What does the future of work look like? – Lee Ullmann

See the livestream video from

MIT’s Future of Work conference, held Aug. 29,  2019, in São Paulo, Brazil

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What does the future of work look like? How are emerging technologies, such as artificial intelligence (AI) and automation, creating opportunities for new types of jobs and demand for new types of skills? Where should industry leaders invest to foster competition, increase productivity, and create a more inclusive workplace? And what can policymakers do to ensure that the next generation of employees have the education and training to succeed?

These are pressing questions for our global economy and they are especially urgent here in Brazil. In the aftermath of a severe economic crisis and recession, Latin America’s largest and most industrialized economy is facing a slow and uneven recovery. More than 10% of the country’s workforce is unemployed, and a quarter of the unemployed population is between the ages of 18-24. Meanwhile, about 13 million Brazilians work less than they could or would like to.

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Join the #MITSloanBrazil Twitter Chat on the “Future of Work: The Effects of AI, Automation, and the Changing Economy” on August 21

The digital age is impacting all aspects of life, including the future of work. Technological innovations have the potential to transform the workplace and enhance productivity, but it will take proactive and thoughtful discussion to harness these innovations for social benefit.

To explore this further, MIT Sloan Experts is hosting the #MITSloanBrazil Twitter chat on August 21 at 9 a.m. ET (10 a.m. São Paulo) to discuss the topics and themes of the upcoming Future of Work Conference in Brazil.

The conference, which will bring together leading experts from business and academia, aims to highlight the ways in which artificial intelligence, automation and the changing economy are affecting the future of work. This issue is crucial in Brazil, where 12 percent of the country’s workforce is unemployed.

The Twitter chat on August 21 will be hosted by Gabriel Azevedo (@gabrielazevedo), Professor of Constitutional Law, Head of Institutional Relations & Public Policy at Jusbrasil and Councilman in Belo Horizonte. He will be asking questions about the Future of Work and the upcoming conference to Lee Ullmann (@MITSloanLatAm), Director of the MIT Sloan Latin America Office, Jason Jackson (@JasonBJackson), Assistant Professor of Political Economy and Urban Planning at MIT, and Fernando Shayer (@CaminoEducation), CEO of Camino Education.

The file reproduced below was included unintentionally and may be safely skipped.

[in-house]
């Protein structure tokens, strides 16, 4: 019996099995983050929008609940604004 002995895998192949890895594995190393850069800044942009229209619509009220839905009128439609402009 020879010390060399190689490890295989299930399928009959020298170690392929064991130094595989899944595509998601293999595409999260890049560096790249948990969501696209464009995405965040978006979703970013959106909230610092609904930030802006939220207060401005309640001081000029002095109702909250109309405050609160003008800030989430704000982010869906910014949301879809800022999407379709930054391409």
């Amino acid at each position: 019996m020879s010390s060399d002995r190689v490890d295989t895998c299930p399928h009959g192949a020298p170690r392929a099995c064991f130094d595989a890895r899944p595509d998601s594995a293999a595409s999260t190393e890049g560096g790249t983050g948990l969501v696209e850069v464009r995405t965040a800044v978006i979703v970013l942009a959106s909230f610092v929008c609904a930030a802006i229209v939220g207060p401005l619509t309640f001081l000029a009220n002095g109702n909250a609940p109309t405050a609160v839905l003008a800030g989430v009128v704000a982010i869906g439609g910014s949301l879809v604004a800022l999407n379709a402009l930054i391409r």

Join us on Twitter on August 21 at 9 a.m. ET (10 a.m. São Paulo) and follow along using the hashtag #MITSloanBrazil. Your comments and questions are encouraged! Simply include #MITSloanBrazil in your Tweets.

The economic future of China-Latin America relations — Stuart Krusell

Director of MIT Sloan's Office of International Programs Stuart Krusell

Director of MIT Sloan’s Office of International Programs Stuart Krusell

What do the economies of Latin America and China have in common? They are both extremely interdependent on the other for growth.

China purchases a significant percentage of raw materials from Latin America, which are used in the manufacturing of goods. Many of those goods are then sold back to Latin America. This cycle has increased over the last decade, as China’s trade with the region has surged more than 20-fold since 2000. So while they are competitors, they also are trade partners. It’s a slice of globalization that is representative of the larger world.

China and Latin America’s relationship becomes even more intriguing when you consider the geo-political environments of both regions. What is the impact of Brazil’s elections on its trade partnership? Populist rhetoric to keep jobs local and not to be so dependent on China is appealing to many, but what happens to the region’s economy if trade with China decreases? Further, how do the corruption investigations in China impact trade? If China’s GDP is affected, it could mean the country is buying fewer natural resources from Latin America.

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Innovating Beyond GDP — Otto Scharmer

MIT Sloan Sr. Lecturer Otto Scharmer

Ask almost any economist or government official about how they measure a nation’s progress and they are likely to answer with three letters: GDP, or gross domestic product. But just as there is growing disenchantment with the way we currently run our economies, there is also now mounting discontent with GDP as the main and sometimes only indicator of social and economic progress.  That’s why I am partnering with others to launch the Global Wellbeing & Gross National Happiness (GNH) Lab to explore new ways of measuring and implementing well-being and progress in societies around the world. Read More »

5 things you need to know about venture capital in Brazil

Image Credit: VentureBeat.com

From VentureBeat.com

Brazil has been generating a significant amount of buzz in the venture capital and startup community recently, fueled in part by media coverage of several high profile firms “planting their flags” in the country with dedicated funds or investments. A growing awareness of the burgeoning Brazilian startup scene, and Brazil’s role as host in the upcoming World Cup and Olympics, has further elevated the country’s profile. Read More »